Update: May 25, 2021 2:47 AM STI
Kathmandu [Nepal], May 25 (ANI): The latest ordinance amending the Nepalese citizenship law, introduced by the President of Nepal Bidya Bhandari, indeed marks a historic phase in Nepalese politics and induces a sense of accomplishment among the Madhesis.
The essence and relevance of the ordinance, however, have been lost in the complex web of opposing political currents that the country has witnessed in recent days. The ordinance marks the end of a long Madhesi struggle over at least one of the many fundamental issues surrounding the granting of citizenship to a large number of Madhesis who were born in Nepal and entitled to citizenship.
This ordinance will probably benefit more than 5 lakh people who waited on the margins for such a law. There would also be a slowing effect on successive generations. With the issuance of the citizenship ordinance, among the Madhesi community there is a sense of relief with some hope that some of their other claims could be remedied as well, even though the last outcome was the outcome. of a political struggle at the center. .
Generations of madhesis have struggled over the years to gain the attention of successive rulers – from monarchs to political leaders, who have promised delivery on the issue of citizenship, but to no avail. The rulers of Kathmandu played with the feelings of the Madhesis exploiting their desperation to see their demands addressed while exalting nationalist sentiments in such a way as to reduce the space for the Madhesis to achieve their goals.
In the eyes of Kathmandu’s elite, madhesis have traditionally been viewed with suspicion and seen as an extension of India. Moreover, with the narrative of “anti-Indianism being Nepalese nationalism” forming the backbone of nationalist sentiments from time immemorial, the demands of the madhesi have gone unanswered as successive generations of politicians exploited madhesis to bind the country together on a nationalist agenda.
The reign of King Mahendra Birendra Bir Bikram Shah Dev from 1955 to 1972, for example, witnessed a form of Nepalese nationalism that relied on building a strong hill mentality (pahadi) bringing together culture, traditions and pahadi values to the detriment of the other. ethnic groups and minorities.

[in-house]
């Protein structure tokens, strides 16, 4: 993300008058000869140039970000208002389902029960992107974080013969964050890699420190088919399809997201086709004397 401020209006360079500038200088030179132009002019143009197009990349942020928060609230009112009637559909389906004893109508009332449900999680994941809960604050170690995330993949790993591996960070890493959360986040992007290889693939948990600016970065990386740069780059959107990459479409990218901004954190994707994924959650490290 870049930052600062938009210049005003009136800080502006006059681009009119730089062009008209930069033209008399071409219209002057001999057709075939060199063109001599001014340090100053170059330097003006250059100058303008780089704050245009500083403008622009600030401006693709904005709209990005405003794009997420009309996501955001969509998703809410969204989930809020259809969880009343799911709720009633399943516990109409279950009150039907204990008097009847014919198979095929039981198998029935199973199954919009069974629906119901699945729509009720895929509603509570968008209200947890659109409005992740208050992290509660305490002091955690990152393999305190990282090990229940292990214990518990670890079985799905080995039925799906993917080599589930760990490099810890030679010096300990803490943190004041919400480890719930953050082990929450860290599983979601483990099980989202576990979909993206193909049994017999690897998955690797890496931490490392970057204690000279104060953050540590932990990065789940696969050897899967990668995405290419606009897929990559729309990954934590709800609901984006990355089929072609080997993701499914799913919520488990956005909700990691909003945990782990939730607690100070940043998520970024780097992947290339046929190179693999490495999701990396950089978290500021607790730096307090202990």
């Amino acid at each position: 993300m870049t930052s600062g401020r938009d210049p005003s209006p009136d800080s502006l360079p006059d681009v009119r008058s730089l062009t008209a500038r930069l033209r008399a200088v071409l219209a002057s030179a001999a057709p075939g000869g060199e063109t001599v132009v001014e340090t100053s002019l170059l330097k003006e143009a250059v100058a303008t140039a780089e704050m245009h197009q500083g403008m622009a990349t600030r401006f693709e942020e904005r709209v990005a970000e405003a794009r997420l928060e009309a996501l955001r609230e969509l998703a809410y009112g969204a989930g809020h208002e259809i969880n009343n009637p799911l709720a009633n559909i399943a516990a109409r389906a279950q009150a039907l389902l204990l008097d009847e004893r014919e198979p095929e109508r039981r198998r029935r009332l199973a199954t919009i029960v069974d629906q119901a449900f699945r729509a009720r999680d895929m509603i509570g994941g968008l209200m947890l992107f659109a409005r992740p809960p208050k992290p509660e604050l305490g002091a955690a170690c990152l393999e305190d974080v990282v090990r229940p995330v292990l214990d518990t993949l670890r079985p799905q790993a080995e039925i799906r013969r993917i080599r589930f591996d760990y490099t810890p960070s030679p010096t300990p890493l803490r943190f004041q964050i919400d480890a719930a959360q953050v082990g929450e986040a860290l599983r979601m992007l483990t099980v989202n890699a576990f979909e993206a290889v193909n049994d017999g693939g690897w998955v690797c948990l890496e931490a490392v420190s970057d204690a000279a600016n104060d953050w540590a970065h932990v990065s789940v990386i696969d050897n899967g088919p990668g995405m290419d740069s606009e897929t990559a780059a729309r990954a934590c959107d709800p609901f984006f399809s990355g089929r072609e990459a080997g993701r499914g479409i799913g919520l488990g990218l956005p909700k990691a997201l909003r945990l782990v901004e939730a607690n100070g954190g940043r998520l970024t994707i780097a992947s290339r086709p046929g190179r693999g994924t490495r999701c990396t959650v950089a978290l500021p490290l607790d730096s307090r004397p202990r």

This was intended to separate the Madhesis and other minorities from the rest of the population. Land ownership laws were implemented during this phase, which clearly discriminated against Madhesis as hordes of hill people, including those from North Bengal, were brought into the Terai region for s ‘install, thus cutting off the Madhesi population. The hope for respite among Madhesis in the form of an inclusive constitution that would solve their problems also lost momentum, with successive constitutions failing to solve their problems despite promises to the contrary.
There is a belief among Madhesis that despite the bitter differences between Communists and Democrats (Nepalese Congress), when it comes to Madhesi claims, all political parties have a unanimous opinion or rather the pahadis come together. It is for this reason that despite the coming to power of different parties from time to time, none of them has been able to solve madhesi’s problems.
Frustrated by the lack of support from various governments, the Madhesis have also staged protests over the years to attract the attention of the government in Kathmandu, but to no avail. The first sign of Madhesi political activism came to mind in 1959 when a party called the Terai Congress contested the country’s first national elections but lost miserably.
Subsequently, in the 1990s, a former Nepalese Congress leader named Gajendra Narayan Singh formed the Sadbhavana Party to defend the rights of the Madhesi. But it was not until 2007 that the Madhes movement really gained strength with months of street protests in 2007 and 2008, against political indifference to their plight. The delay in supplies from India in 2015 for several months, which ultimately created deep-rooted anti-Indian sentiments in Nepal, was also the result of a constitution that failed to respond to Madhesi’s demands.